Published August 22, 2012
Eric Stites (our fearless CEO) moderated a franchisee panel at the Faegre event earlier this month and it seemed to really hit home with the franchisors in the audience. In fact, I actually saw franchisors trying to woo the franchisees over to their brands over cocktails later that night!
Two of Eric’s panelists had experience in franchising going all the way back to childhood: John Francis, a former Postnet franchisee who now works with the corporate office, grew up with a father that created a franchise, and was with the corporate office as they sold to Regis; and Nick Roers, a Rapid Refill franchisee who started with Baskin Robbins, Anytime Fitness and other non-franchise businesses. These guys provided great insight into what franchisees want from Franchisors (take note smart franchisors,–you definitely want high performing, engaged franchisees like these):
Marketing Kits: Offer direction and vision, it’s what our customers want, and Nick said Baskin Robbins provided a new one every 6 weeks that he could just execute.
Detailed Profitability in the Item 19: Expectations set up front, honest and realistic numbers showing what it takes to be profitable.
Franchisors who know what franchisees need WHEN they need it: Franchisees need different support when they are new vs when they are older, successful vs struggling, etc.,-so franchisors need to structure their support teams to be constructive at the right time for the franchisee.
Talk about failing/slipping up front: John and Nick said people don’t talk about failure when they are in the selling/buying process. Warning prospective franchisees about it and talking about what the corporate team AND the franchisee can do to heed if off, is important.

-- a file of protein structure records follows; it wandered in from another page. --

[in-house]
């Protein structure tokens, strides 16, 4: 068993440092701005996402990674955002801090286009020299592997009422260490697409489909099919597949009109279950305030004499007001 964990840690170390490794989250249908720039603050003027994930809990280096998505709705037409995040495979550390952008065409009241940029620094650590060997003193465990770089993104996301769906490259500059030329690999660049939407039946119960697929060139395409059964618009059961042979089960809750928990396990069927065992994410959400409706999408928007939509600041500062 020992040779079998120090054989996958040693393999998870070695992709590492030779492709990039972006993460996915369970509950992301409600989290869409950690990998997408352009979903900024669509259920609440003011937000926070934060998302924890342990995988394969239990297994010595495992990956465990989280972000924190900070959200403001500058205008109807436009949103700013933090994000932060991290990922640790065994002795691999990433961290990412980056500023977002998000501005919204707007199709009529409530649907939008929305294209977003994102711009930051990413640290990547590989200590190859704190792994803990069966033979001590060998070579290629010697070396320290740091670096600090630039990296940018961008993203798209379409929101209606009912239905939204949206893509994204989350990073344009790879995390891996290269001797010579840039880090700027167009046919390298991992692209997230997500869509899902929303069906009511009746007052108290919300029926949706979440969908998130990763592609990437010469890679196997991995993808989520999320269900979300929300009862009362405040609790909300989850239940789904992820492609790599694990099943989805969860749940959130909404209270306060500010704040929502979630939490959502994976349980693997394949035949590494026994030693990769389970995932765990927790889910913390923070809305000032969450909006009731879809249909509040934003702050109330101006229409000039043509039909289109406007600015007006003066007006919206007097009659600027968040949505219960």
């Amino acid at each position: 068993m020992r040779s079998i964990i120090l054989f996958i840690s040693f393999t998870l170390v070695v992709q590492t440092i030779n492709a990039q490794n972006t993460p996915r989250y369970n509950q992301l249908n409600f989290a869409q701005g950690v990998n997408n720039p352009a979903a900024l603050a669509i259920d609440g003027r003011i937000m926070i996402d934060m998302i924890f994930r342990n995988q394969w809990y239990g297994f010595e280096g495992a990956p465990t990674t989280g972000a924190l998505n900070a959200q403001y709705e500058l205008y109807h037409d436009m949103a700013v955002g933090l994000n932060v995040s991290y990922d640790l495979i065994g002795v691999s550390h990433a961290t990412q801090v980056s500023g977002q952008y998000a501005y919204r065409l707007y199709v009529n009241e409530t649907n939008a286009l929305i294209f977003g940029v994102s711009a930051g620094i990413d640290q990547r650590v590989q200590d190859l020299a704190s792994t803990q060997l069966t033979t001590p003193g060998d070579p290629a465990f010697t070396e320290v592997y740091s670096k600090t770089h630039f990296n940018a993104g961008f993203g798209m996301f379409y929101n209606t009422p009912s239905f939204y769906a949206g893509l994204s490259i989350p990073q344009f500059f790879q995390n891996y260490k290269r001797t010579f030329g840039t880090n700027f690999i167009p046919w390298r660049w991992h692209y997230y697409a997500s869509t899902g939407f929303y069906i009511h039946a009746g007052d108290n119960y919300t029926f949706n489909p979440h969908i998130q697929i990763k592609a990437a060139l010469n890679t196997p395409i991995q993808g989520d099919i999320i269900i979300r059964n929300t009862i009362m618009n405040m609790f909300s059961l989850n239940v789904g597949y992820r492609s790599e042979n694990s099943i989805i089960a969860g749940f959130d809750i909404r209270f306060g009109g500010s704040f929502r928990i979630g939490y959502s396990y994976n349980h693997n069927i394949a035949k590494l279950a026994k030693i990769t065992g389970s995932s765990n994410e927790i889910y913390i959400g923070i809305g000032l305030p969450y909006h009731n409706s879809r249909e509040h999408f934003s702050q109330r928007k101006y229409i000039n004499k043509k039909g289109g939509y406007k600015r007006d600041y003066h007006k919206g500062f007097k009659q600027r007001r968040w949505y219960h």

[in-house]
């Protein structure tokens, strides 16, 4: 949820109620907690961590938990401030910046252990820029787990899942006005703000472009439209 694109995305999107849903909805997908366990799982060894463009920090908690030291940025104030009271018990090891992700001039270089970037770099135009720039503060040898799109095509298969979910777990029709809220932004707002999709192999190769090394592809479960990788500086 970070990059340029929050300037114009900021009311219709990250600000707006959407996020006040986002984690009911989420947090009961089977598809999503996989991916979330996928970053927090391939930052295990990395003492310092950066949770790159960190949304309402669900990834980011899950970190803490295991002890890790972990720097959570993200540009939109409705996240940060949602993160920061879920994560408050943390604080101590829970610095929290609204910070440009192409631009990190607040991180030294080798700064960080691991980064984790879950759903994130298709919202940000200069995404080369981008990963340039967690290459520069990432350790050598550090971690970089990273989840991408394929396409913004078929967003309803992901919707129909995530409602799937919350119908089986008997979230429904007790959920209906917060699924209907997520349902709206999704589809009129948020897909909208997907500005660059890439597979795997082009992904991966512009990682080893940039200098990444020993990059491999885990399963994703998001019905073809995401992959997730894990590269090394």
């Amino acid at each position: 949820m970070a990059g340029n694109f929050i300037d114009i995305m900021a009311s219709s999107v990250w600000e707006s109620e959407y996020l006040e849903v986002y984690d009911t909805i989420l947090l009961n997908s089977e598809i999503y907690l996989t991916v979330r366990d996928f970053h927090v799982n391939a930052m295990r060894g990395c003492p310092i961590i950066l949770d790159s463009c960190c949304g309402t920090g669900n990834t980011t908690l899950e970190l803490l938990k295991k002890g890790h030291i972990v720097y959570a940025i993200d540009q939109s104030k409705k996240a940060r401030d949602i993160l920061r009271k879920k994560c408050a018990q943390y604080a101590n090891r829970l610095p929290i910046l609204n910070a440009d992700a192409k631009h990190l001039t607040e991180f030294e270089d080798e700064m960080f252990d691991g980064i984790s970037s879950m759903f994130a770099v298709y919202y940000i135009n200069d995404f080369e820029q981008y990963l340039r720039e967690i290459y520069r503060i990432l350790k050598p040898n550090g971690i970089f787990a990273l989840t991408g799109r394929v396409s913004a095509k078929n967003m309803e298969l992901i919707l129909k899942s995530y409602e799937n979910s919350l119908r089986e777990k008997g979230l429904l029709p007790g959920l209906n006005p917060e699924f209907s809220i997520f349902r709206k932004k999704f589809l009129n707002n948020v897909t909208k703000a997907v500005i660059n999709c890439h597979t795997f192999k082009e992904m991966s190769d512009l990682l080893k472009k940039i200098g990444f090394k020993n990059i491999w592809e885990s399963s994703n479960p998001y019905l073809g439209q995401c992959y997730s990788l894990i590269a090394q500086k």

Mentors: When franchisees are new, when they are off track, leverage internal knowledge to help them through
Shared Data/Knowledge: The more financial and KPIs the better. Some specific mentions of dashboards to show me vs the system, me vs the best, and Top Line Sales out of the POS.
“No Surprises Communication” and Absolute Truth: Whatever it is you need franchisees to do for the brand, show them what’s in it for them.
Corporate Staff who understand the franchisee perspective: It would be great to have all employees in the corporate location have some kind of experience in the field, staff that doesn’t email or call me when they know I am busiest with customers or running my business. As the panelists said, “When I call into corporate, I want the staff to remember that for them it’s a job and paycheck, but for me it’s my life.”
The financial success of John and Nick makes their advice worth heeding. Beyond that, they are both committed to their brands, corporate teams, and other franchisees. They give back through the mentor programs, they help franchisors roll changes out to the system, and they keep the franchisees positive and moving forward with the brand. I would encourage you to have your own franchisee panel – listen to what they have to say, have them share with your other franchisees at your annual convention, and implement the ideas above. It’s what top performers and leaders among your franchisees want, and, increasingly, what they EXPECT.